Ice Isn’t the Whole Story

Here we are in chapter two of the Winter of 2019 story. Again we canceled meeting for worship–two weeks in a row!–this time because of ice, wind, and dangerous cold. (It is on it’s way to a low of -10 tonight.)

So this post is a reflection in lieu of a longer weekly message. Ice has been on my mind. Ice and the way it encases things, making things rigid that aren’t meant to be. Ice that is a non-forgiving surface for old bones, repaired knees, and inexperienced drivers.

Ice can also be beautiful, magical, reflecting and magnifying light and giving the appearance of diamonds sparkling on bare tree branches. How it appears to us–inspiring and lovely, or threatening and dangerous–depends on where we are in life and what we’re thinking at the moment. If we’re safe and warm in our homes, looking out the window at the cold with a cup of hot chocolate in our hands, the ice may be beautiful. If we’re outside in it, without the protection of warmth and light, ice can be a risk to our well-being.

Years ago I was interviewing a family therapist for a book I was writing, and she used ice to describe how important it was for us to be flexible and resilient in our lives. She said generally, most of us take things in stride pretty well. We adapt to change, we adjust our thinking,  we sway like the branch of a tree being moved about by the wind. You can picture that…there’s a grace in the easy, natural movement and it serves the tree well, enabling it to adjust and play with the forces surrounding it.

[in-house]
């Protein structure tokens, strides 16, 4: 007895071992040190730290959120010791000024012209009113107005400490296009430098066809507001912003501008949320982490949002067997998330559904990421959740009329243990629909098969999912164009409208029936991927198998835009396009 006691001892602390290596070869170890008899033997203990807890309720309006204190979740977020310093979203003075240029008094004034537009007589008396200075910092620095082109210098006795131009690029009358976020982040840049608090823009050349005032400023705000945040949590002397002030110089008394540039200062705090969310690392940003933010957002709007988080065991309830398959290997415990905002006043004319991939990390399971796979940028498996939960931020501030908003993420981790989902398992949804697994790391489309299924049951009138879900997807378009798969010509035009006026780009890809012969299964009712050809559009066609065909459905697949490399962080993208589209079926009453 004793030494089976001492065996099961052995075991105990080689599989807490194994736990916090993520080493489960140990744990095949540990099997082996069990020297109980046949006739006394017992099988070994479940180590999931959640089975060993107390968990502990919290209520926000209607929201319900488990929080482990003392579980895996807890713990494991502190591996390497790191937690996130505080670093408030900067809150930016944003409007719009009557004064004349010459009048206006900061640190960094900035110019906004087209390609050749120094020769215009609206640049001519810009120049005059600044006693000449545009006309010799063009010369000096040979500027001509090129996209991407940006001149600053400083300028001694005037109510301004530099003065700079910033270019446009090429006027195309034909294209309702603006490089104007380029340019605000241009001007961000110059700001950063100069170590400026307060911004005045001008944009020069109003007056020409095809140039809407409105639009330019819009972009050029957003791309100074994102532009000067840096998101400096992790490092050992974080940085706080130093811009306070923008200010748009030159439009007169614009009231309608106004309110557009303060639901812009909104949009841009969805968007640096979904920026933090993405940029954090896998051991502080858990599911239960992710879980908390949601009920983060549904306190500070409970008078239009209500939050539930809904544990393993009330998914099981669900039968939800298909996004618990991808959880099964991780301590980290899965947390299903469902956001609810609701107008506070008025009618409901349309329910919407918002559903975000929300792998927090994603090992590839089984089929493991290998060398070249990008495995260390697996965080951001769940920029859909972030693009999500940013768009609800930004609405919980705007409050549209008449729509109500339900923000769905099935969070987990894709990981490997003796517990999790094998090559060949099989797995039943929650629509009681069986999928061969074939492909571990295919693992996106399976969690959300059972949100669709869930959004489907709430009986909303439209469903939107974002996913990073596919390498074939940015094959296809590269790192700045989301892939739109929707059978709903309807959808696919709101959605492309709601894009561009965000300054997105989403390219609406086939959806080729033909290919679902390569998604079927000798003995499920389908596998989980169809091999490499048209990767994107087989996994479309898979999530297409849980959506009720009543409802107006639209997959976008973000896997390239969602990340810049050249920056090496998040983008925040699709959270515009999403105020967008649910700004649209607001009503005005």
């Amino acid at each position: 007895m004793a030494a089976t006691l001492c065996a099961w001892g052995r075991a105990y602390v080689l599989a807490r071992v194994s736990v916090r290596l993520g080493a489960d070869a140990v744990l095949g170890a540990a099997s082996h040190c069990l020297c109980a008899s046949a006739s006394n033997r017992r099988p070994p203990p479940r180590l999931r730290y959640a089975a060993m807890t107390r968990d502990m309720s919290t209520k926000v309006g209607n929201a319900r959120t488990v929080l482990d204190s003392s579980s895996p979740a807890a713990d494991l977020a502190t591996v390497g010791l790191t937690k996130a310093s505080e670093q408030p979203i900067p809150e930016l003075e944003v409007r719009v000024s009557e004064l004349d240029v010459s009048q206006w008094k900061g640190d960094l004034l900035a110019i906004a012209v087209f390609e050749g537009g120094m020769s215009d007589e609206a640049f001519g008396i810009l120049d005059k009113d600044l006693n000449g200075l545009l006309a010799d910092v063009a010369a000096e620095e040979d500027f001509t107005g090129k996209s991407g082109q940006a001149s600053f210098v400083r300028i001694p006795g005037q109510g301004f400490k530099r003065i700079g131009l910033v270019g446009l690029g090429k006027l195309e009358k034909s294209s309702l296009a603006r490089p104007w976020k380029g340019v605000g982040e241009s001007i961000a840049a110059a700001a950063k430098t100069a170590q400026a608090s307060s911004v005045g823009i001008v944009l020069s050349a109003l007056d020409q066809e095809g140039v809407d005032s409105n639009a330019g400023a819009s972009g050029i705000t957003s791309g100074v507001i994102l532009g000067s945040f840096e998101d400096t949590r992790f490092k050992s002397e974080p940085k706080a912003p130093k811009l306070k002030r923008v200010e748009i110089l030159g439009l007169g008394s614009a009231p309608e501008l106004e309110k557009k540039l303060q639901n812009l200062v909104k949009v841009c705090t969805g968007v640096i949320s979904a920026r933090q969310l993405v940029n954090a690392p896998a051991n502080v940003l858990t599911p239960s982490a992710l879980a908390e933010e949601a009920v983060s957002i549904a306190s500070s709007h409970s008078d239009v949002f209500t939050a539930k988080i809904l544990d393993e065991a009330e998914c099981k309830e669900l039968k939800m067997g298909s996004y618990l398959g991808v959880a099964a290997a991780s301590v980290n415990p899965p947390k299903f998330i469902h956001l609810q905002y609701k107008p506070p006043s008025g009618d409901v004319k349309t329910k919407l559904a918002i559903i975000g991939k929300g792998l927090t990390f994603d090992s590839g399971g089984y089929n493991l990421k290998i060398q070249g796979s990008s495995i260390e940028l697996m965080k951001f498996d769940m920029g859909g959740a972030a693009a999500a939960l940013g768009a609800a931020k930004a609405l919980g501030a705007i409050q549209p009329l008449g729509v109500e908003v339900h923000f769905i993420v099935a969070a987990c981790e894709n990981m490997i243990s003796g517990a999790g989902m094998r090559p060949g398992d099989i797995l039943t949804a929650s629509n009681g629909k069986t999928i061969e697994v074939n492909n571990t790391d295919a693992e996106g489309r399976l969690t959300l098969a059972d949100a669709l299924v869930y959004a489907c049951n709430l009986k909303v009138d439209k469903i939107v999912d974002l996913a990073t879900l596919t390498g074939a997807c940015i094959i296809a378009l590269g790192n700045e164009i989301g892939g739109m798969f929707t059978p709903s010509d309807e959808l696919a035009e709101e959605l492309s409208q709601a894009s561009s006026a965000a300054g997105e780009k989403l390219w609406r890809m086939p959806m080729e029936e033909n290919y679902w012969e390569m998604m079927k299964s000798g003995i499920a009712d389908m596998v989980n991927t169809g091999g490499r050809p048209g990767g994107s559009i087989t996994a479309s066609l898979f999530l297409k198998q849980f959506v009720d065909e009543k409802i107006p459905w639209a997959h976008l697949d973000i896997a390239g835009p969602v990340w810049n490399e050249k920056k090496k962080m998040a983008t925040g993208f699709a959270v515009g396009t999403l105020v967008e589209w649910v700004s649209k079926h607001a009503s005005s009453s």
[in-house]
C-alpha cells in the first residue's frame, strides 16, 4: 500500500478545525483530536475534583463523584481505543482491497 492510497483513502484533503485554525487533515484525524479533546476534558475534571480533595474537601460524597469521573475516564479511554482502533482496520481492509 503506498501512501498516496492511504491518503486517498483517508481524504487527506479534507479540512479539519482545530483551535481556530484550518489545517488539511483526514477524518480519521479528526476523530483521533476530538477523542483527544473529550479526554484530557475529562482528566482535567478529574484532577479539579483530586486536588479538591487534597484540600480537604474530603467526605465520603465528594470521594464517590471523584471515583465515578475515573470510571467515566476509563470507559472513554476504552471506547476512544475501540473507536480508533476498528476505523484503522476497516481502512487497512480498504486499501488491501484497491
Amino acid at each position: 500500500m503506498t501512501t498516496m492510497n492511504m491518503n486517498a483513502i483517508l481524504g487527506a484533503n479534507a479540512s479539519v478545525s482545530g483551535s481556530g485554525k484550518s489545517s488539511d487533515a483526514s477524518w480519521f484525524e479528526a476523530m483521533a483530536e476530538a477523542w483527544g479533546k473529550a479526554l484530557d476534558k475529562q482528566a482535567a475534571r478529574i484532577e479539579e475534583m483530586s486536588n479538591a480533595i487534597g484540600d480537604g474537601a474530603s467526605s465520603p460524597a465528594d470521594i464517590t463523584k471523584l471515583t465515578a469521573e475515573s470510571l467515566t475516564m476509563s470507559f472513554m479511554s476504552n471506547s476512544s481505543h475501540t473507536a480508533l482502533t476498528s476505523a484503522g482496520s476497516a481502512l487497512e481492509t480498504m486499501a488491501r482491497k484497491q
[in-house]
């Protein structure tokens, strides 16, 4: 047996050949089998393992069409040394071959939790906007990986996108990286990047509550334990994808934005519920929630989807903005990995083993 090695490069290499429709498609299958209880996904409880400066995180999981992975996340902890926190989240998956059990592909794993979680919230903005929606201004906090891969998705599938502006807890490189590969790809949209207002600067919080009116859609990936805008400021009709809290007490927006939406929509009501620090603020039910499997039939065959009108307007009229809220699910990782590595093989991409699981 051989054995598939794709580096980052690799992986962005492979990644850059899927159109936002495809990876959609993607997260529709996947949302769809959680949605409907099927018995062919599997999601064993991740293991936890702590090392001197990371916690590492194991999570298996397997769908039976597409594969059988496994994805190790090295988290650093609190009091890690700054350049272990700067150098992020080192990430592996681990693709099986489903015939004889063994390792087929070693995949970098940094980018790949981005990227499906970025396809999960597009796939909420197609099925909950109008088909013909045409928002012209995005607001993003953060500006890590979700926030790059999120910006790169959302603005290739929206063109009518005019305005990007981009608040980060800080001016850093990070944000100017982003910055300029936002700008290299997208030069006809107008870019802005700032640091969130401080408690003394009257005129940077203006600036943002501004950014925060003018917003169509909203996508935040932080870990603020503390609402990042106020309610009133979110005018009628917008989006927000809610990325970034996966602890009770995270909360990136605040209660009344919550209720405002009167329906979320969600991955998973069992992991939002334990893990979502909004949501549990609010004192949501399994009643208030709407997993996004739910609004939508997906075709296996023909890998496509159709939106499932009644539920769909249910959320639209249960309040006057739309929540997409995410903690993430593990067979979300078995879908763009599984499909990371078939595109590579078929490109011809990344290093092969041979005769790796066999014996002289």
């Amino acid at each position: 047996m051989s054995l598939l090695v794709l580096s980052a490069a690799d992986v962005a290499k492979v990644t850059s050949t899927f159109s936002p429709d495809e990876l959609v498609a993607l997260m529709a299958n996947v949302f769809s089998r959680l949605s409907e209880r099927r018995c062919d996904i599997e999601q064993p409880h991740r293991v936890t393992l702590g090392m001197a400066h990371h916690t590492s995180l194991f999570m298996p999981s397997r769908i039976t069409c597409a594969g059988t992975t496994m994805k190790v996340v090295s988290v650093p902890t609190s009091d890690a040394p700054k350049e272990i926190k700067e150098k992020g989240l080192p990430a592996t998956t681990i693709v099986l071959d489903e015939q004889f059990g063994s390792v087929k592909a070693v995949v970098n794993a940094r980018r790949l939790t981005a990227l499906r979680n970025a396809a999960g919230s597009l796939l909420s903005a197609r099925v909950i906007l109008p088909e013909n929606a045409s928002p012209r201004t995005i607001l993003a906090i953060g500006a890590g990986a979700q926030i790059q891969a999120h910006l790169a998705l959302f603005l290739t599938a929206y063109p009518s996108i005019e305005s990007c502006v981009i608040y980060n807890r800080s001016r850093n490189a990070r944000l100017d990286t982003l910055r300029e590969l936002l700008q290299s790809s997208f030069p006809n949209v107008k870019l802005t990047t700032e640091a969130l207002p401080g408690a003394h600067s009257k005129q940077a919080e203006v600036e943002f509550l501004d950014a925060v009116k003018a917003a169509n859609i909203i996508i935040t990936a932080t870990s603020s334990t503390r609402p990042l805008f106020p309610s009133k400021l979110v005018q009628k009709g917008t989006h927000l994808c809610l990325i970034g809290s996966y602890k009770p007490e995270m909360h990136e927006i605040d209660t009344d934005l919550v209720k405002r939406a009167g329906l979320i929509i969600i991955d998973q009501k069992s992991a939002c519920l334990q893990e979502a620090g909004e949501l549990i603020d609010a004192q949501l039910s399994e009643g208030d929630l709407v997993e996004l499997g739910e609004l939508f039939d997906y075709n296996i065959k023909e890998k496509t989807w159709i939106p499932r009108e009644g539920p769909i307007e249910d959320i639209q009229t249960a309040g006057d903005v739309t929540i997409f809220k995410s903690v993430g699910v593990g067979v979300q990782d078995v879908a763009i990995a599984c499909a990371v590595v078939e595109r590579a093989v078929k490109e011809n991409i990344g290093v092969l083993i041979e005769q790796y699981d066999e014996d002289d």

But sometimes in life–perhaps after major disappointments, difficulties, or a time of grief–we begin unthinkingly to resist those forces of life that blow us about. We can go a little rigid, resisting the change, pushing back. She said this is like a tree after a big ice storm. Now the branches are encased in ice and if a strong wind comes along, instead of being able to move and dance with the breeze, tree limbs are in danger of snapping off and falling to the ground.

I’ve noticed in myself, as I get older, that there are times when I resist the sway more than I used to. I like things the way I like them. The quiet is nurturing. The warmth is comforting. I’m less likely to put on my cross-country skiis (which–confession–I’ve used only once!) and try something new. I remind myself that swaying with the breeze–even if that breeze is -10–is part of staying engaged and alive and healthy.

Engaging and staying open to life stirs up gratitude in our hearts and helps us remember that God, who brings the sun and the ice and the grace that melts it, has a good plan for our lives. We just need to be willing to live them, appreciate them, share them.

So perhaps a good Quaker query for us to consider this week, as we wait for Tuesday’s rain to come melt away all this frigidness, is this: Where in my life might I be resisting something new God wants to share?

Spring is coming, after all. Let’s do our stretching now so we’re ready for it.

Peace and blessings on your week!

Katherine

 

 

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